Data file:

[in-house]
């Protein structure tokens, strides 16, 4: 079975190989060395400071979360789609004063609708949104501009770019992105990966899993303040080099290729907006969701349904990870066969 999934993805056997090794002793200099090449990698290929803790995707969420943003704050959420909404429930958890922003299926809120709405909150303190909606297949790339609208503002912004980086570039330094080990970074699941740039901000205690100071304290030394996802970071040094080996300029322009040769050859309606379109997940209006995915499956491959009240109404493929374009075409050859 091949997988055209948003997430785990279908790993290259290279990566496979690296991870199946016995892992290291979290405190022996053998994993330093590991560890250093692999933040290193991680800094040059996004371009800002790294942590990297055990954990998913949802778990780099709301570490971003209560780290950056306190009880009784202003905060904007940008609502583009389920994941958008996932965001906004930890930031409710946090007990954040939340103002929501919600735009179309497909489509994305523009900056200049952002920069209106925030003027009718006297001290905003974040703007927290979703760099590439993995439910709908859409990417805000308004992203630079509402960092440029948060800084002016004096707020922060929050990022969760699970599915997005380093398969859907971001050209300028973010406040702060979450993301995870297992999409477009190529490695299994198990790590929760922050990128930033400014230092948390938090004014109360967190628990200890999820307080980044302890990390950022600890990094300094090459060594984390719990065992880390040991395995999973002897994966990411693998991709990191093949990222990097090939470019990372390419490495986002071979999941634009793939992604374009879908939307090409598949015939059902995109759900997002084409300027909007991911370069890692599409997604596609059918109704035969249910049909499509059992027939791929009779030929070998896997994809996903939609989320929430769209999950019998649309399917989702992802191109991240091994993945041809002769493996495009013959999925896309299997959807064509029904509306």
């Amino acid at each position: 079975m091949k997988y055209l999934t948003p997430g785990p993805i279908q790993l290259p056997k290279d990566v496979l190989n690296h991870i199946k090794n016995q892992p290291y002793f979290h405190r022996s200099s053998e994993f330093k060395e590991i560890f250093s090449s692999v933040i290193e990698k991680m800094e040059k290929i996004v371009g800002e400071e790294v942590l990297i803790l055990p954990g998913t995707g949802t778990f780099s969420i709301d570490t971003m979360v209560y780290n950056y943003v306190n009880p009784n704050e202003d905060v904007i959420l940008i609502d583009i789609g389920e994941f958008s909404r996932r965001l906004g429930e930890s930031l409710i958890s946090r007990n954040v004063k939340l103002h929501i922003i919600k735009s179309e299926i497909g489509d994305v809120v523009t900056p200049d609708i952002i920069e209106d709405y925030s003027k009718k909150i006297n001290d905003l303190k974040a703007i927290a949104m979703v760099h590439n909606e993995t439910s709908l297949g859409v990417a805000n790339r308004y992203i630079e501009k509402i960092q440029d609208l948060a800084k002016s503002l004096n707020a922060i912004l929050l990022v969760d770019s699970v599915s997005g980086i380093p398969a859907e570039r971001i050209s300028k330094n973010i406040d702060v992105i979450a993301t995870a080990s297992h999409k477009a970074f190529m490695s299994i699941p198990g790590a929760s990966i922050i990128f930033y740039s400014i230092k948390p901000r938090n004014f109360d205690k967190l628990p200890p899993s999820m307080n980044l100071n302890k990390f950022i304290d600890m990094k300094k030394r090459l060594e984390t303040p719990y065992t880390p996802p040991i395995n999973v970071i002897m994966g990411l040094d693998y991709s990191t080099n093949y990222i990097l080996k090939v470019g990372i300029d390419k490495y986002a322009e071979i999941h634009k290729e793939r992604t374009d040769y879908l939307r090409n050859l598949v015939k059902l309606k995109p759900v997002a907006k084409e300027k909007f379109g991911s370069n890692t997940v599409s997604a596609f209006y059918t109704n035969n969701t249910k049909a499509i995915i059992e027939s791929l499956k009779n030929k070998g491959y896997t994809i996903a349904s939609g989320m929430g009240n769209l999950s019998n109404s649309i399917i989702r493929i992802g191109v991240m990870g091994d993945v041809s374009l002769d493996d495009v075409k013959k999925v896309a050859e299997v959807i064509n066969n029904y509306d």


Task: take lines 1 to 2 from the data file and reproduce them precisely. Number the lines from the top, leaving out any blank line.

[in-house]
């Protein structure tokens, strides 16, 4: 079975190989060395400071979360789609004063609708949104501009770019992105990966899993303040080099290729907006969701349904990870066969 999934993805056997090794002793200099090449990698290929803790995707969420943003704050959420909404429930958890922003299926809120709405909150303190909606297949790339609208503002912004980086570039330094080990970074699941740039901000205690100071304290030394996802970071040094080996300029322009040769050859309606379109997940209006995915499956491959009240109404493929374009075409050859 091949997988055209948003997430785990279908790993290259290279990566496979690296991870199946016995892992290291979290405190022996053998994993330093590991560890250093692999933040290193991680800094040059996004371009800002790294942590990297055990954990998913949802778990780099709301570490971003209560780290950056306190009880009784202003905060904007940008609502583009389920994941958008996932965001906004930890930031409710946090007990954040939340103002929501919600735009179309497909489509994305523009900056200049952002920069209106925030003027009718006297001290905003974040703007927290979703760099590439993995439910709908859409990417805000308004992203630079509402960092440029948060800084002016004096707020922060929050990022969760699970599915997005380093398969859907971001050209300028973010406040702060979450993301995870297992999409477009190529490695299994198990790590929760922050990128930033400014230092948390938090004014109360967190628990200890999820307080980044302890990390950022600890990094300094090459060594984390719990065992880390040991395995999973002897994966990411693998991709990191093949990222990097090939470019990372390419490495986002071979999941634009793939992604374009879908939307090409598949015939059902995109759900997002084409300027909007991911370069890692599409997604596609059918109704035969249910049909499509059992027939791929009779030929070998896997994809996903939609989320929430769209999950019998649309399917989702992802191109991240091994993945041809002769493996495009013959999925896309299997959807064509029904509306």